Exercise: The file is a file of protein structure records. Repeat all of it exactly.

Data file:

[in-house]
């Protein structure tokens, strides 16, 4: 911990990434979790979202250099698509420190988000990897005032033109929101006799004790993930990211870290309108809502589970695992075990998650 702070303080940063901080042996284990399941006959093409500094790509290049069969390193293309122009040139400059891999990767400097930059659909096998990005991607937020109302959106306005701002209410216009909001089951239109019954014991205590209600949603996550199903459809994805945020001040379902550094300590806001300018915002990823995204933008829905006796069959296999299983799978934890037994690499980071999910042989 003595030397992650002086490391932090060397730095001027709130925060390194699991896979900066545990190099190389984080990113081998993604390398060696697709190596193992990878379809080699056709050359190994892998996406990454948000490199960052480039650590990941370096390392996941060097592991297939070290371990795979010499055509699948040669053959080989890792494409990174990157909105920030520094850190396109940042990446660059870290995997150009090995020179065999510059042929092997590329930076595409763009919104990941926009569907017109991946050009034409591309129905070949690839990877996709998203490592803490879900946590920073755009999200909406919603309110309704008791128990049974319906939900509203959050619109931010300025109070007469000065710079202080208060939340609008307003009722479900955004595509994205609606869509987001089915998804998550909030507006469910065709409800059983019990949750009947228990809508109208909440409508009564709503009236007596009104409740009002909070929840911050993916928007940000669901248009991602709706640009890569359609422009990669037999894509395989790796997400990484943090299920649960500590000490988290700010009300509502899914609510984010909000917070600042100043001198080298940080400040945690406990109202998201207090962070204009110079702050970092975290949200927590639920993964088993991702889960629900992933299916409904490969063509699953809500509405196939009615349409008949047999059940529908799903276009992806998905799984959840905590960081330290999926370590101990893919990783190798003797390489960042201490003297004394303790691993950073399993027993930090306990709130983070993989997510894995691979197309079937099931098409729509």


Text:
[in-house]
């Protein structure tokens, strides 16, 4: 911990990434979790979202250099698509420190988000990897005032033109929101006799004790993930990211870290309108809502589970695992075990998650 702070303080940063901080042996284990399941006959093409500094790509290049069969390193293309122009040139400059891999990767400097930059659909096998990005991607937020109302959106306005701002209410216009909001089951239109019954014991205590209600949603996550199903459809994805945020001040379902550094300590806001300018915002990823995204933008829905006796069959296999299983799978934890037994690499980071999910042989 003595030397992650002086490391932090060397730095001027709130925060390194699991896979900066545990190099190389984080990113081998993604390398060696697709190596193992990878379809080699056709050359190994892998996406990454948000490199960052480039650590990941370096390392996941060097592991297939070290371990795979010499055509699948040669053959080989890792494409990174990157909105920030520094850190396109940042990446660059870290995997150009090995020179065999510059042929092997590329930076595409763009919104990941926009569907017109991946050009034409591309129905070949690839990877996709998203490592803490879900946590920073755009999200909406919603309110309704008791128990049974319906939900509203959050619109931010300025109070007469000065710079202080208060939340609008307003009722479900955004595509994205609606869509987001089915998804998550909030507006469910065709409800059983019990949750009947228990809508109208909440409508009564709503009236007596009104409740009002909070929840911050993916928007940000669901248009991602709706640009890569359609422009990669037999894509395989790796997400990484943090299920649960500590000490988290700010009300509502899914609510984010909000917070600042100043001198080298940080400040945690406990109202998201207090962070204009110079702050970092975290949200927590639920993964088993991702889960629900992933299916409904490969063509699953809500509405196939009615349409008949047999059940529908799903276009992806998905799984959840905590960081330290999926370590101990893919990783190798003797390489960042201490003297004394303790691993950073399993027993930090306990709130983070993989997510894995691979197309079937099931098409729509």